Tips on strengthening your family ties

Spending one-on-one time with each of your children, as well as your spouse, is an important element in bonding with them. — Positive Parenting

Home: a place where most of us have spent much of our time over the past two years, no thanks to the global Covid-19 pandemic.

Yet, not all is doom and gloom, as this situation proved to be a golden opportunity for us to strengthen our family bonds.

Working from home, attending online classes and virtual meetings, getting food deliveries – these practices became an integral part of the new normal in our lives as we turned our houses into home bases for almost all of our daily routines.

Hence, it may seem natural to expect that our family bond would become stronger as more time is spent together at home.

Quantity doesn’t mean quality

However, with all the tasks and roles that we needed to juggle, it may not have been as easy as we thought to find quality time with our family.

Quantity time does not equal to quality time.

Parents faced the new situation of having to balance their paid work with house chores, while simultaneously supervising children’s remote learning, for prolonged periods of time.

Conflicts and clashes may have arisen with family members “locked in” under the same roof.

For instance, the lack of personal space for work or studies could have led to interference in day-to-day activities.

This is, in particular, a potential problem for households confined to smaller living spaces or with fewer rooms, and may have led to stress as family members are unable to focus on individual tasks or meetings.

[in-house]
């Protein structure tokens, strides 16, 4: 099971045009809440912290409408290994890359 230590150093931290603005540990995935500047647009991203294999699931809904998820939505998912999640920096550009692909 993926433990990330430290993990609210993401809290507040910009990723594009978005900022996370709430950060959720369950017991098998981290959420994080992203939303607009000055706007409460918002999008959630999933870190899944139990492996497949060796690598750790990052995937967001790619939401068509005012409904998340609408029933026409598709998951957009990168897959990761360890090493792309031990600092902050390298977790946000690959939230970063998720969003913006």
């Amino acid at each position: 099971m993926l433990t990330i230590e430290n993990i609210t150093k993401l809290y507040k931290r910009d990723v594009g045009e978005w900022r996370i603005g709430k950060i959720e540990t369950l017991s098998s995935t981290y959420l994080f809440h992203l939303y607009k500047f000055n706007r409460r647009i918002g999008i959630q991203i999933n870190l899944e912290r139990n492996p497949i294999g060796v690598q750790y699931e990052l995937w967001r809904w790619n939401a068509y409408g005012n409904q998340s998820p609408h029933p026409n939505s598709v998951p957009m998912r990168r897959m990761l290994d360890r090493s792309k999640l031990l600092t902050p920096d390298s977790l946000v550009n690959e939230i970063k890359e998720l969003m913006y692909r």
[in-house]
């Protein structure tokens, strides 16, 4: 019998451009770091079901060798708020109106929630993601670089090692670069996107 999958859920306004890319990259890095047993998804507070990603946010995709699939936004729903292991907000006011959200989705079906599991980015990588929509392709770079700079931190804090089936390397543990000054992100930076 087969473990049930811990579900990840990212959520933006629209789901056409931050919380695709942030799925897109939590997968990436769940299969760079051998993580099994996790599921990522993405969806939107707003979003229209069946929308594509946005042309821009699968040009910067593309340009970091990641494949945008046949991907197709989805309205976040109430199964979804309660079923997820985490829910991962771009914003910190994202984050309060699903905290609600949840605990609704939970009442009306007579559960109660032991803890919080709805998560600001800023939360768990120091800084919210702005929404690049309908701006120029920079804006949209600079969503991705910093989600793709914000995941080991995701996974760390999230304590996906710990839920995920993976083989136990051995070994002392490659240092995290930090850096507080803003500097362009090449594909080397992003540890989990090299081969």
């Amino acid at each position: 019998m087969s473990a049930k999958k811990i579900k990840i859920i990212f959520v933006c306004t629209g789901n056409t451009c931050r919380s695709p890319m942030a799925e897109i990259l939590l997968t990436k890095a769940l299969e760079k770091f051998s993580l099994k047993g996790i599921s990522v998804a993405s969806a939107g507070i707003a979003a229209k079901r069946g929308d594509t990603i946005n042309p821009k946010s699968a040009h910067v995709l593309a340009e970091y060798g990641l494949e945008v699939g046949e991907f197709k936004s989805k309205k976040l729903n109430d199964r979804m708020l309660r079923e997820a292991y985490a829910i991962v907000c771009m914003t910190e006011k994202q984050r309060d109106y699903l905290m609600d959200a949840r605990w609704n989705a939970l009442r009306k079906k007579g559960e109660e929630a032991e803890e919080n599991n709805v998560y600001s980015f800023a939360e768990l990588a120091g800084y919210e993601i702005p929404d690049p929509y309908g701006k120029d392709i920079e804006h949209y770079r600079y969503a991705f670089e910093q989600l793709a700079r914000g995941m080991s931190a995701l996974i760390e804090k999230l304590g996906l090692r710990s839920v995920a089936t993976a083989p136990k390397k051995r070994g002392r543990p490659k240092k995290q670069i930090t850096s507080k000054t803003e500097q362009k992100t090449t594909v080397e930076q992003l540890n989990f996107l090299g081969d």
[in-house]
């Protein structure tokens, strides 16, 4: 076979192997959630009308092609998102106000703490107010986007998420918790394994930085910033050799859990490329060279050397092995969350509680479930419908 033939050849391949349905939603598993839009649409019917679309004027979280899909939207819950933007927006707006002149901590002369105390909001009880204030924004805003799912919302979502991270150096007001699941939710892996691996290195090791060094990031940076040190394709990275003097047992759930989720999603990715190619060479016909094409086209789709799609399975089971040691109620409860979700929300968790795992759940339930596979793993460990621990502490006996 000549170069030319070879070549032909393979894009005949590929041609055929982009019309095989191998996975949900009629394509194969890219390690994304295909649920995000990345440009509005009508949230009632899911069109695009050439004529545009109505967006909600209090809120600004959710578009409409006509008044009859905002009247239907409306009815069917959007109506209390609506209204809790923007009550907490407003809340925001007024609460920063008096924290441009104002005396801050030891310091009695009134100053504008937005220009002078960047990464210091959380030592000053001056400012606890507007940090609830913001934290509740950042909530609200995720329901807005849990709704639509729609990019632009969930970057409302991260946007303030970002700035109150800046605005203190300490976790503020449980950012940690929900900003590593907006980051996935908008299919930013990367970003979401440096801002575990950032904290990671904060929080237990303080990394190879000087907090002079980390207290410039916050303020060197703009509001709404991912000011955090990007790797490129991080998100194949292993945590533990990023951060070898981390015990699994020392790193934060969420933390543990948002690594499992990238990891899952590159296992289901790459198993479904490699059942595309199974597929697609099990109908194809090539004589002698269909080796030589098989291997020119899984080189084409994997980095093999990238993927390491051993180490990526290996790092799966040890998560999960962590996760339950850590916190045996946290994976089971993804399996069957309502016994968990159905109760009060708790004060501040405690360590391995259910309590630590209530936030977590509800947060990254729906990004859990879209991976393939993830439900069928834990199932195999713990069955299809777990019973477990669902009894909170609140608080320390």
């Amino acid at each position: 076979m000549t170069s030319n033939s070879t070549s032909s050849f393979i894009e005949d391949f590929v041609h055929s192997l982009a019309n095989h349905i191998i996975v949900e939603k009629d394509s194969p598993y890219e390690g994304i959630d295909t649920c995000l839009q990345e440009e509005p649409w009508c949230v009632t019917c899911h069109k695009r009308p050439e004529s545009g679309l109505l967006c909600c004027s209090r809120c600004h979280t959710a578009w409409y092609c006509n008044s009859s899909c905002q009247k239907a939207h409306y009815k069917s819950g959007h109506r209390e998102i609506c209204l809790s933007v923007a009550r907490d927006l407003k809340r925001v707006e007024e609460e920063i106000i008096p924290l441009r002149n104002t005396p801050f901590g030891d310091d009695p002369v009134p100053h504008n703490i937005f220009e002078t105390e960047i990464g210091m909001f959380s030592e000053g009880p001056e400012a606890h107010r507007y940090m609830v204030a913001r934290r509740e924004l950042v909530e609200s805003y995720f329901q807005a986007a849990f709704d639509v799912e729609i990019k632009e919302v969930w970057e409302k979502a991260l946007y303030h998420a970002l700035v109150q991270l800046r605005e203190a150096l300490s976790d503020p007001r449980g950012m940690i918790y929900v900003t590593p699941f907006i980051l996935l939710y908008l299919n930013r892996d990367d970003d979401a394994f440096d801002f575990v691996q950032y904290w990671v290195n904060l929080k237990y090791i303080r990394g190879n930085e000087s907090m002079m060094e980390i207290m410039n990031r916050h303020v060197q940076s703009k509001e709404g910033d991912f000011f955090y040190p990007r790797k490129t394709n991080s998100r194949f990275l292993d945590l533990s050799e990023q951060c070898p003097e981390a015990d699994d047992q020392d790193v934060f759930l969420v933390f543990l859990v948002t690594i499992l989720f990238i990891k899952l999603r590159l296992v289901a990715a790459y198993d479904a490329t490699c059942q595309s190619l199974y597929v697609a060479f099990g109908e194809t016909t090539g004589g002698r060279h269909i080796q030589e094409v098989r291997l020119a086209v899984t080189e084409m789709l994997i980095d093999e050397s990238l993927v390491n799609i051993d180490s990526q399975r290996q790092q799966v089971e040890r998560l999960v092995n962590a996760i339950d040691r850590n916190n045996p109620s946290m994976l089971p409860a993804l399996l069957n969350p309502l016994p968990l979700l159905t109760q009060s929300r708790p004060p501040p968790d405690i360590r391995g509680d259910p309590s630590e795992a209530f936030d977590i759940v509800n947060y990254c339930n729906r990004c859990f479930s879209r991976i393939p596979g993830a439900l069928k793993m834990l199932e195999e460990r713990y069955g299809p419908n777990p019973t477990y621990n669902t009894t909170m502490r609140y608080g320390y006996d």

Besides, the blurring of boundaries between work, family, as well as personal time and space, may not have necessarily made things better.

Yes, you may have had more flexibility in managing your schedule and less time was spent on commuting between home, school and office. But this situation led to a work-life imbalance.

Work matters may have interfered with personal life, and conversely, one’s home environment may also have impacted job performance.

These unprecedented times also presented a challenge for young children who were just starting out in kindergarten or school.

The lack of interactivity between pupils and teachers made it harder for them to pay attention.

Hence, parental supervision during lessons was often required.

Parents themselves needed to adapt to the added responsibilities they needed to manage during this extraordinary period.

Five strategies for bonding

So, how can these challenges be turned into opportunities for family bonding?

Here are some practical tips:

> Sharing is caring

Mums and dads need to complement each other to fulfil the multiple roles at home.

Communicate and plan ahead to arrange work and house chore schedules, so that while one spouse manages the household, the other can attend and focus on their virtual meeting.

The whole family can also bond by doing chores like meal preparation or cleaning the house together.

Create a house chore schedule that involves your kids.